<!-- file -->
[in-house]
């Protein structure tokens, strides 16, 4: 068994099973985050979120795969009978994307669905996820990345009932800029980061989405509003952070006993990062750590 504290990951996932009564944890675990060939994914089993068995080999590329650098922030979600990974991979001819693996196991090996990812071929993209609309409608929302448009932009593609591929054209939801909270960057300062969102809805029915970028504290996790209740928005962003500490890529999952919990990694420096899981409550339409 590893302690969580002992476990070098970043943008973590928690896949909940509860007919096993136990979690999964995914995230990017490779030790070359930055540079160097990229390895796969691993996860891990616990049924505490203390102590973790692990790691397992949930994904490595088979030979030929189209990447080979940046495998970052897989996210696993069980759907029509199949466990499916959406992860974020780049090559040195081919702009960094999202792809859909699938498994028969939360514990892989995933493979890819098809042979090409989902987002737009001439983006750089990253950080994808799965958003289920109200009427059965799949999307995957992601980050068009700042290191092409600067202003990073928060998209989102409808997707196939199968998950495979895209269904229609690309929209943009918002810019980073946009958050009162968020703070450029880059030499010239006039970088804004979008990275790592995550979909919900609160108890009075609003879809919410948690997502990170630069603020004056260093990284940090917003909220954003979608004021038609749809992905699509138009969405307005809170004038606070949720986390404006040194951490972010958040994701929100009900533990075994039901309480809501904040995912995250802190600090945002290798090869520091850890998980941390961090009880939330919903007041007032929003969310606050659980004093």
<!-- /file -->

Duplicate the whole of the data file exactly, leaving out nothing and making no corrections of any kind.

[in-house]
């Protein structure tokens, strides 16, 4: 068994099973985050979120795969009978994307669905996820990345009932800029980061989405509003952070006993990062750590 504290990951996932009564944890675990060939994914089993068995080999590329650098922030979600990974991979001819693996196991090996990812071929993209609309409608929302448009932009593609591929054209939801909270960057300062969102809805029915970028504290996790209740928005962003500490890529999952919990990694420096899981409550339409 590893302690969580002992476990070098970043943008973590928690896949909940509860007919096993136990979690999964995914995230990017490779030790070359930055540079160097990229390895796969691993996860891990616990049924505490203390102590973790692990790691397992949930994904490595088979030979030929189209990447080979940046495998970052897989996210696993069980759907029509199949466990499916959406992860974020780049090559040195081919702009960094999202792809859909699938498994028969939360514990892989995933493979890819098809042979090409989902987002737009001439983006750089990253950080994808799965958003289920109200009427059965799949999307995957992601980050068009700042290191092409600067202003990073928060998209989102409808997707196939199968998950495979895209269904229609690309929209943009918002810019980073946009958050009162968020703070450029880059030499010239006039970088804004979008990275790592995550979909919900609160108890009075609003879809919410948690997502990170630069603020004056260093990284940090917003909220954003979608004021038609749809992905699509138009969405307005809170004038606070949720986390404006040194951490972010958040994701929100009900533990075994039901309480809501904040995912995250802190600090945002290798090869520091850890998980941390961090009880939330919903007041007032929003969310606050659980004093």